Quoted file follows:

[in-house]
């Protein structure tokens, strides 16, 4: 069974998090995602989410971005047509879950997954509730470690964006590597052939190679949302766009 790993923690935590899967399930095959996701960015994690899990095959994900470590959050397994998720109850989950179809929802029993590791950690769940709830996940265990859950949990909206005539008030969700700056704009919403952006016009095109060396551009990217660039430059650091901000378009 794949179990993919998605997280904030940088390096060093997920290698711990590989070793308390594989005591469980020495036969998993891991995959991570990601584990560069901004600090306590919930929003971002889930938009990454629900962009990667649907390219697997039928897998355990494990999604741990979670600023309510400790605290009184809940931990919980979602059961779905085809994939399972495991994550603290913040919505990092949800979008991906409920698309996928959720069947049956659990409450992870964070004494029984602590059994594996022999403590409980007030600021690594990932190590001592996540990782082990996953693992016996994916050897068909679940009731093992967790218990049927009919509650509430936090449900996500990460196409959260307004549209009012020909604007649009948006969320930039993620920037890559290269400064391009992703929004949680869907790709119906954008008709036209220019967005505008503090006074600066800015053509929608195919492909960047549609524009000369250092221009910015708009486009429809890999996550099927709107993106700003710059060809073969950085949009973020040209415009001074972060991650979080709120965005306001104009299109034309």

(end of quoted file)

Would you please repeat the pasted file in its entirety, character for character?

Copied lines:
[in-house]
């Protein structure tokens, strides 16, 4: 069974998090995602989410971005047509879950997954509730470690964006590597052939190679949302766009 790993923690935590899967399930095959996701960015994690899990095959994900470590959050397994998720109850989950179809929802029993590791950690769940709830996940265990859950949990909206005539008030969700700056704009919403952006016009095109060396551009990217660039430059650091901000378009 794949179990993919998605997280904030940088390096060093997920290698711990590989070793308390594989005591469980020495036969998993891991995959991570990601584990560069901004600090306590919930929003971002889930938009990454629900962009990667649907390219697997039928897998355990494990999604741990979670600023309510400790605290009184809940931990919980979602059961779905085809994939399972495991994550603290913040919505990092949800979008991906409920698309996928959720069947049956659990409450992870964070004494029984602590059994594996022999403590409980007030600021690594990932190590001592996540990782082990996953693992016996994916050897068909679940009731093992967790218990049927009919509650509430936090449900996500990460196409959260307004549209009012020909604007649009948006969320930039993620920037890559290269400064391009992703929004949680869907790709119906954008008709036209220019967005505008503090006074600066800015053509929608195919492909960047549609524009000369250092221009910015708009486009429809890999996550099927709107993106700003710059060809073969950085949009973020040209415009001074972060991650979080709120965005306001104009299109034309």